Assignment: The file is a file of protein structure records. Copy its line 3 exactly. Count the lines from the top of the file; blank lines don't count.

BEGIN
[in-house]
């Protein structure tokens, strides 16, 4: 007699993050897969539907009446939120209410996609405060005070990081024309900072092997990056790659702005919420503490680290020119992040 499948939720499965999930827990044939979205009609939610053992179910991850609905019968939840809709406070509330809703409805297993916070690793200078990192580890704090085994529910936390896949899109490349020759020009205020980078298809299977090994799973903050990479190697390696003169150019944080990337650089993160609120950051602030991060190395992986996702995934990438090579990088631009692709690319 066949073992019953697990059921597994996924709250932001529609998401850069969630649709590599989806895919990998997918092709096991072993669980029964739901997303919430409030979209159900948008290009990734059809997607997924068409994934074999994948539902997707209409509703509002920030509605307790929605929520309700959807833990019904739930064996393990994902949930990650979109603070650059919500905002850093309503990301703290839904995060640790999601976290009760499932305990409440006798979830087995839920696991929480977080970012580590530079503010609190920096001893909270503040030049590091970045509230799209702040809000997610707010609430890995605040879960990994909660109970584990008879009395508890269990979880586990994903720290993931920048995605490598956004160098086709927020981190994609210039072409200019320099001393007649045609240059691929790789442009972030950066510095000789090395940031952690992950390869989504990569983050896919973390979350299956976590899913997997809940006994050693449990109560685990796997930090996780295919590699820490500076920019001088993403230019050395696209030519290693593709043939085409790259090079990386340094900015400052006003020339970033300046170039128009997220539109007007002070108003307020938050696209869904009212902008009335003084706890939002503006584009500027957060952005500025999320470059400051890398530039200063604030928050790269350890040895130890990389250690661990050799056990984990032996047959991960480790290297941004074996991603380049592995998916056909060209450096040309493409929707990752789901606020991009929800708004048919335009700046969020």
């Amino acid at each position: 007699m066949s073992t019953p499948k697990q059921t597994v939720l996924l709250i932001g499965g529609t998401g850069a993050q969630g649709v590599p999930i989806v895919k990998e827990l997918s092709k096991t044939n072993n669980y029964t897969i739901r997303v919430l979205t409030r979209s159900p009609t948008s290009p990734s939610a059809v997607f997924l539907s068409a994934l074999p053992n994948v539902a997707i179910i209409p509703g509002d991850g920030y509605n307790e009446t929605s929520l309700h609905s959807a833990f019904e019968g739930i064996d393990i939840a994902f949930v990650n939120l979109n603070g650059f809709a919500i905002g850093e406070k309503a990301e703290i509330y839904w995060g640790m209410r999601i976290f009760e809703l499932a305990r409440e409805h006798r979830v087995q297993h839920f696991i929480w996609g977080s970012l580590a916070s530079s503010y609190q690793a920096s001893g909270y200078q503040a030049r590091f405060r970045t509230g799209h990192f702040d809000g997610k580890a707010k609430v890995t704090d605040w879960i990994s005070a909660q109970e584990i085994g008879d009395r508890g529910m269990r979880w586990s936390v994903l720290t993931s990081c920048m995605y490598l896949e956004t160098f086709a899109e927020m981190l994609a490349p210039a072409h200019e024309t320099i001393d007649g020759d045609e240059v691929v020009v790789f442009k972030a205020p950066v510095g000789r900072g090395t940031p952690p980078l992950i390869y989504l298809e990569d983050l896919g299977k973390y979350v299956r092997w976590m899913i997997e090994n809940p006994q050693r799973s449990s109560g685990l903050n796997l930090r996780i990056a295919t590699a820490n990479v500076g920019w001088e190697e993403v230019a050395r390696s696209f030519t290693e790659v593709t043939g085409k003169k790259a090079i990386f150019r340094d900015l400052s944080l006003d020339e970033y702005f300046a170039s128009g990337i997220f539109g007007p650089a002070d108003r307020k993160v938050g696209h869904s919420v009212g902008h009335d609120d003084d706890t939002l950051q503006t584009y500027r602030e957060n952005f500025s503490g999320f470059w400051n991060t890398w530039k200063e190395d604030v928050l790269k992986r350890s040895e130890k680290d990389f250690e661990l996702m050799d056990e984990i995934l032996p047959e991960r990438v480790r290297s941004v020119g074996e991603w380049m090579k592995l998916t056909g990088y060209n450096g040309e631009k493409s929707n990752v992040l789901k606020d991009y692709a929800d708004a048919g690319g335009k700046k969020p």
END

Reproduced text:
């Amino acid at each position: 007699m066949s073992t019953p499948k697990q059921t597994v939720l996924l709250i932001g499965g529609t998401g850069a993050q969630g649709v590599p999930i989806v895919k990998e827990l997918s092709k096991t044939n072993n669980y029964t897969i739901r997303v919430l979205t409030r979209s159900p009609t948008s290009p990734s939610a059809v997607f997924l539907s068409a994934l074999p053992n994948v539902a997707i179910i209409p509703g509002d991850g920030y509605n307790e009446t929605s929520l309700h609905s959807a833990f019904e019968g739930i064996d393990i939840a994902f949930v990650n939120l979109n603070g650059f809709a919500i905002g850093e406070k309503a990301e703290i509330y839904w995060g640790m209410r999601i976290f009760e809703l499932a305990r409440e409805h006798r979830v087995q297993h839920f696991i929480w996609g977080s970012l580590a916070s530079s503010y609190q690793a920096s001893g909270y200078q503040a030049r590091f405060r970045t509230g799209h990192f702040d809000g997610k580890a707010k609430v890995t704090d605040w879960i990994s005070a909660q109970e584990i085994g008879d009395r508890g529910m269990r979880w586990s936390v994903l720290t993931s990081c920048m995605y490598l896949e956004t160098f086709a899109e927020m981190l994609a490349p210039a072409h200019e024309t320099i001393d007649g020759d045609e240059v691929v020009v790789f442009k972030a205020p950066v510095g000789r900072g090395t940031p952690p980078l992950i390869y989504l298809e990569d983050l896919g299977k973390y979350v299956r092997w976590m899913i997997e090994n809940p006994q050693r799973s449990s109560g685990l903050n796997l930090r996780i990056a295919t590699a820490n990479v500076g920019w001088e190697e993403v230019a050395r390696s696209f030519t290693e790659v593709t043939g085409k003169k790259a090079i990386f150019r340094d900015l400052s944080l006003d020339e970033y702005f300046a170039s128009g990337i997220f539109g007007p650089a002070d108003r307020k993160v938050g696209h869904s919420v009212g902008h009335d609120d003084d706890t939002l950051q503006t584009y500027r602030e957060n952005f500025s503490g999320f470059w400051n991060t890398w530039k200063e190395d604030v928050l790269k992986r350890s040895e130890k680290d990389f250690e661990l996702m050799d056990e984990i995934l032996p047959e991960r990438v480790r290297s941004v020119g074996e991603w380049m090579k592995l998916t056909g990088y060209n450096g040309e631009k493409s929707n990752v992040l789901k606020d991009y692709a929800d708004a048919g690319g335009k700046k969020p």